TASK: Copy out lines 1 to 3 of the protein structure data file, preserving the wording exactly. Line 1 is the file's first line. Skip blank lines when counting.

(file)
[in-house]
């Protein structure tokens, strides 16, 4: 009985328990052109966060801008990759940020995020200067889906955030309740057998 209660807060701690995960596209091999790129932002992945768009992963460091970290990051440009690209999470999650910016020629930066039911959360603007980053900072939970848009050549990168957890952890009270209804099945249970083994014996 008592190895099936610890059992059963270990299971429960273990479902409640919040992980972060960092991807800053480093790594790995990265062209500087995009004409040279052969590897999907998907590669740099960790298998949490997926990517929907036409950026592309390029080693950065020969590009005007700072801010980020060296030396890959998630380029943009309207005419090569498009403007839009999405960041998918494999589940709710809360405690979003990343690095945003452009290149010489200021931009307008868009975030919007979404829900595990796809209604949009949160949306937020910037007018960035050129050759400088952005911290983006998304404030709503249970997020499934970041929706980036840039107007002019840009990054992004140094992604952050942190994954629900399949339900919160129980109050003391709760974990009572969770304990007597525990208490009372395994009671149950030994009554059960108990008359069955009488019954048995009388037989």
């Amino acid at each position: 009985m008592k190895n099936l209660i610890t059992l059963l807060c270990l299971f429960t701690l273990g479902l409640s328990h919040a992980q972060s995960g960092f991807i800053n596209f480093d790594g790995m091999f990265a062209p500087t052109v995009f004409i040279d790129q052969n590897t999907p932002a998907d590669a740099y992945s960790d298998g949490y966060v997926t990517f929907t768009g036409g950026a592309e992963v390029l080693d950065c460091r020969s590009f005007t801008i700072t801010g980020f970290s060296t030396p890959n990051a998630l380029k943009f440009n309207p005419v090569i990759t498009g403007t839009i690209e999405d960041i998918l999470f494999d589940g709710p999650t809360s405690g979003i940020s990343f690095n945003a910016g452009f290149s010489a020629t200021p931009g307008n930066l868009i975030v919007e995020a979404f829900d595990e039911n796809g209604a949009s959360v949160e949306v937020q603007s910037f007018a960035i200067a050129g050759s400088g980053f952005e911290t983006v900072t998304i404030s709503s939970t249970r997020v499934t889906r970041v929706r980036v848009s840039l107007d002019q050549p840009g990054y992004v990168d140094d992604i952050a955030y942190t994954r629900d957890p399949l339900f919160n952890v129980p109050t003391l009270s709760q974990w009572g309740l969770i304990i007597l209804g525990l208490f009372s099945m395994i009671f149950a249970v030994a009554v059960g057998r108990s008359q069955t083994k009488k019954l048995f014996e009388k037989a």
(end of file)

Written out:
[in-house]
């Protein structure tokens, strides 16, 4: 009985328990052109966060801008990759940020995020200067889906955030309740057998 209660807060701690995960596209091999790129932002992945768009992963460091970290990051440009690209999470999650910016020629930066039911959360603007980053900072939970848009050549990168957890952890009270209804099945249970083994014996 008592190895099936610890059992059963270990299971429960273990479902409640919040992980972060960092991807800053480093790594790995990265062209500087995009004409040279052969590897999907998907590669740099960790298998949490997926990517929907036409950026592309390029080693950065020969590009005007700072801010980020060296030396890959998630380029943009309207005419090569498009403007839009999405960041998918494999589940709710809360405690979003990343690095945003452009290149010489200021931009307008868009975030919007979404829900595990796809209604949009949160949306937020910037007018960035050129050759400088952005911290983006998304404030709503249970997020499934970041929706980036840039107007002019840009990054992004140094992604952050942190994954629900399949339900919160129980109050003391709760974990009572969770304990007597525990208490009372395994009671149950030994009554059960108990008359069955009488019954048995009388037989």
């Amino acid at each position: 009985m008592k190895n099936l209660i610890t059992l059963l807060c270990l299971f429960t701690l273990g479902l409640s328990h919040a992980q972060s995960g960092f991807i800053n596209f480093d790594g790995m091999f990265a062209p500087t052109v995009f004409i040279d790129q052969n590897t999907p932002a998907d590669a740099y992945s960790d298998g949490y966060v997926t990517f929907t768009g036409g950026a592309e992963v390029l080693d950065c460091r020969s590009f005007t801008i700072t801010g980020f970290s060296t030396p890959n990051a998630l380029k943009f440009n309207p005419v090569i990759t498009g403007t839009i690209e999405d960041i998918l999470f494999d589940g709710p999650t809360s405690g979003i940020s990343f690095n945003a910016g452009f290149s010489a020629t200021p931009g307008n930066l868009i975030v919007e995020a979404f829900d595990e039911n796809g209604a949009s959360v949160e949306v937020q603007s910037f007018a960035i200067a050129g050759s400088g980053f952005e911290t983006v900072t998304i404030s709503s939970t249970r997020v499934t889906r970041v929706r980036v848009s840039l107007d002019q050549p840009g990054y992004v990168d140094d992604i952050a955030y942190t994954r629900d957890p399949l339900f919160n952890v129980p109050t003391l009270s709760q974990w009572g309740l969770i304990i007597l209804g525990l208490f009372s099945m395994i009671f149950a249970v030994a009554v059960g057998r108990s008359q069955t083994k009488k019954l048995f014996e009388k037989a």